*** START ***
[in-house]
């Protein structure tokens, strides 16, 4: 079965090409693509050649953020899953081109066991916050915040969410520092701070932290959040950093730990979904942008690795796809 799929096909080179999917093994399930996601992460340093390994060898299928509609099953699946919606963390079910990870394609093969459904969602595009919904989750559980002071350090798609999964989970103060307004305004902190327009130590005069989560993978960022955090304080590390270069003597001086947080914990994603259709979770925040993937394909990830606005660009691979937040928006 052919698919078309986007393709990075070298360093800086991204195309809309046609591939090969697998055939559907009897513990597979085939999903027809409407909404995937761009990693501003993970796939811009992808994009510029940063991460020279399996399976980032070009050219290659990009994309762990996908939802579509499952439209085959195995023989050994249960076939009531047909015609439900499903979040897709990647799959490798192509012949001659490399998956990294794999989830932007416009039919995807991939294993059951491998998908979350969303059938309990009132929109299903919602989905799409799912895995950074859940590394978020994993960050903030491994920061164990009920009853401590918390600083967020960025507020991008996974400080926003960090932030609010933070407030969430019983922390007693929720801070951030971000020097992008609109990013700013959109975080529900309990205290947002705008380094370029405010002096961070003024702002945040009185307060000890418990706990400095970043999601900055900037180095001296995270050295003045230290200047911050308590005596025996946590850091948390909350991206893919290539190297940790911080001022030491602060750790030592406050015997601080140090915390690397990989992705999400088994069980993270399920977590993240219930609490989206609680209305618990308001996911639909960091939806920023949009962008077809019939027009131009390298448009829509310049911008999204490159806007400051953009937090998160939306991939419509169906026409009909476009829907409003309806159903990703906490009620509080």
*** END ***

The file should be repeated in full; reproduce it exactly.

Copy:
[in-house]
């Protein structure tokens, strides 16, 4: 079965090409693509050649953020899953081109066991916050915040969410520092701070932290959040950093730990979904942008690795796809 799929096909080179999917093994399930996601992460340093390994060898299928509609099953699946919606963390079910990870394609093969459904969602595009919904989750559980002071350090798609999964989970103060307004305004902190327009130590005069989560993978960022955090304080590390270069003597001086947080914990994603259709979770925040993937394909990830606005660009691979937040928006 052919698919078309986007393709990075070298360093800086991204195309809309046609591939090969697998055939559907009897513990597979085939999903027809409407909404995937761009990693501003993970796939811009992808994009510029940063991460020279399996399976980032070009050219290659990009994309762990996908939802579509499952439209085959195995023989050994249960076939009531047909015609439900499903979040897709990647799959490798192509012949001659490399998956990294794999989830932007416009039919995807991939294993059951491998998908979350969303059938309990009132929109299903919602989905799409799912895995950074859940590394978020994993960050903030491994920061164990009920009853401590918390600083967020960025507020991008996974400080926003960090932030609010933070407030969430019983922390007693929720801070951030971000020097992008609109990013700013959109975080529900309990205290947002705008380094370029405010002096961070003024702002945040009185307060000890418990706990400095970043999601900055900037180095001296995270050295003045230290200047911050308590005596025996946590850091948390909350991206893919290539190297940790911080001022030491602060750790030592406050015997601080140090915390690397990989992705999400088994069980993270399920977590993240219930609490989206609680209305618990308001996911639909960091939806920023949009962008077809019939027009131009390298448009829509310049911008999204490159806007400051953009937090998160939306991939419509169906026409009909476009829907409003309806159903990703906490009620509080």